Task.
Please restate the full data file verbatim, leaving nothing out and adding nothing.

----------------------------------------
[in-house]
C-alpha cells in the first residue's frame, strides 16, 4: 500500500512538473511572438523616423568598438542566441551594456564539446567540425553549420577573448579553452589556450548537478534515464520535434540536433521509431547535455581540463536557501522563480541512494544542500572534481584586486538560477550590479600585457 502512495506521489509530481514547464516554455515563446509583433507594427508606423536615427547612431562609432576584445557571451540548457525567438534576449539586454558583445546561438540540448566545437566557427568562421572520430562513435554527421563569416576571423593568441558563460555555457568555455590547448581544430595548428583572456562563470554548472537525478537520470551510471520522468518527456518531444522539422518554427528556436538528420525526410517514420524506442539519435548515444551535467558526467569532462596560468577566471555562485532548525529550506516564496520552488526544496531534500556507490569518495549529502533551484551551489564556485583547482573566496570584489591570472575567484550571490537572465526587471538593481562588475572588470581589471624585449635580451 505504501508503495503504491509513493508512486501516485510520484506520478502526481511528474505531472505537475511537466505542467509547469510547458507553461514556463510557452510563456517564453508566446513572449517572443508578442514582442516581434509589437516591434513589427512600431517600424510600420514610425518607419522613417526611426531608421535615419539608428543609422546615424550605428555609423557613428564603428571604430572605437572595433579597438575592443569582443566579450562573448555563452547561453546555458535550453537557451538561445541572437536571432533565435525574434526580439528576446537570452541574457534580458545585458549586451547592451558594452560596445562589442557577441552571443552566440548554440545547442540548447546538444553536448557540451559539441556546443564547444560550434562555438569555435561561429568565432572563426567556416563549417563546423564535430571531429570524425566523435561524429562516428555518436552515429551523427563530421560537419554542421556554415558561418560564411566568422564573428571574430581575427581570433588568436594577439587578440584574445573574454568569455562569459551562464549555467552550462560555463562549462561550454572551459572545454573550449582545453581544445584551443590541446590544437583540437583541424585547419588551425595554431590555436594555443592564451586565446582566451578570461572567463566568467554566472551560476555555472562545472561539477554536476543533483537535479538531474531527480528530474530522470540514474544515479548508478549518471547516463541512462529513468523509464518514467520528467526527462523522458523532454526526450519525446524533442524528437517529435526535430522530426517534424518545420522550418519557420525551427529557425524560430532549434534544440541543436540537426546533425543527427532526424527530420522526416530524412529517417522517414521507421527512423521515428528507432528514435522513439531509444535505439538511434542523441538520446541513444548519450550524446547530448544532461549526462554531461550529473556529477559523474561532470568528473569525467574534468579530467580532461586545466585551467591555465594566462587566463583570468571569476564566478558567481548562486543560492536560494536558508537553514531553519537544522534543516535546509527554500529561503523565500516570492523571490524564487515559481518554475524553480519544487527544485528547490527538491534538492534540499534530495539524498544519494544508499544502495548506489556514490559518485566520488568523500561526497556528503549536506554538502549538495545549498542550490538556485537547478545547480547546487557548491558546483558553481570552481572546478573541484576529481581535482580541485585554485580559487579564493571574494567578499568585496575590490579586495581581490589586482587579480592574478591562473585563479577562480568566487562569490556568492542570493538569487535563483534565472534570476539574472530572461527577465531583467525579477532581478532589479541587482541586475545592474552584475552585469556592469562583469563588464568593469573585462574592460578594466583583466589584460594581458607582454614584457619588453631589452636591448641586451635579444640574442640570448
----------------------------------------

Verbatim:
[in-house]
C-alpha cells in the first residue's frame, strides 16, 4: 500500500512538473511572438523616423568598438542566441551594456564539446567540425553549420577573448579553452589556450548537478534515464520535434540536433521509431547535455581540463536557501522563480541512494544542500572534481584586486538560477550590479600585457 502512495506521489509530481514547464516554455515563446509583433507594427508606423536615427547612431562609432576584445557571451540548457525567438534576449539586454558583445546561438540540448566545437566557427568562421572520430562513435554527421563569416576571423593568441558563460555555457568555455590547448581544430595548428583572456562563470554548472537525478537520470551510471520522468518527456518531444522539422518554427528556436538528420525526410517514420524506442539519435548515444551535467558526467569532462596560468577566471555562485532548525529550506516564496520552488526544496531534500556507490569518495549529502533551484551551489564556485583547482573566496570584489591570472575567484550571490537572465526587471538593481562588475572588470581589471624585449635580451 505504501508503495503504491509513493508512486501516485510520484506520478502526481511528474505531472505537475511537466505542467509547469510547458507553461514556463510557452510563456517564453508566446513572449517572443508578442514582442516581434509589437516591434513589427512600431517600424510600420514610425518607419522613417526611426531608421535615419539608428543609422546615424550605428555609423557613428564603428571604430572605437572595433579597438575592443569582443566579450562573448555563452547561453546555458535550453537557451538561445541572437536571432533565435525574434526580439528576446537570452541574457534580458545585458549586451547592451558594452560596445562589442557577441552571443552566440548554440545547442540548447546538444553536448557540451559539441556546443564547444560550434562555438569555435561561429568565432572563426567556416563549417563546423564535430571531429570524425566523435561524429562516428555518436552515429551523427563530421560537419554542421556554415558561418560564411566568422564573428571574430581575427581570433588568436594577439587578440584574445573574454568569455562569459551562464549555467552550462560555463562549462561550454572551459572545454573550449582545453581544445584551443590541446590544437583540437583541424585547419588551425595554431590555436594555443592564451586565446582566451578570461572567463566568467554566472551560476555555472562545472561539477554536476543533483537535479538531474531527480528530474530522470540514474544515479548508478549518471547516463541512462529513468523509464518514467520528467526527462523522458523532454526526450519525446524533442524528437517529435526535430522530426517534424518545420522550418519557420525551427529557425524560430532549434534544440541543436540537426546533425543527427532526424527530420522526416530524412529517417522517414521507421527512423521515428528507432528514435522513439531509444535505439538511434542523441538520446541513444548519450550524446547530448544532461549526462554531461550529473556529477559523474561532470568528473569525467574534468579530467580532461586545466585551467591555465594566462587566463583570468571569476564566478558567481548562486543560492536560494536558508537553514531553519537544522534543516535546509527554500529561503523565500516570492523571490524564487515559481518554475524553480519544487527544485528547490527538491534538492534540499534530495539524498544519494544508499544502495548506489556514490559518485566520488568523500561526497556528503549536506554538502549538495545549498542550490538556485537547478545547480547546487557548491558546483558553481570552481572546478573541484576529481581535482580541485585554485580559487579564493571574494567578499568585496575590490579586495581581490589586482587579480592574478591562473585563479577562480568566487562569490556568492542570493538569487535563483534565472534570476539574472530572461527577465531583467525579477532581478532589479541587482541586475545592474552584475552585469556592469562583469563588464568593469573585462574592460578594466583583466589584460594581458607582454614584457619588453631589452636591448641586451635579444640574442640570448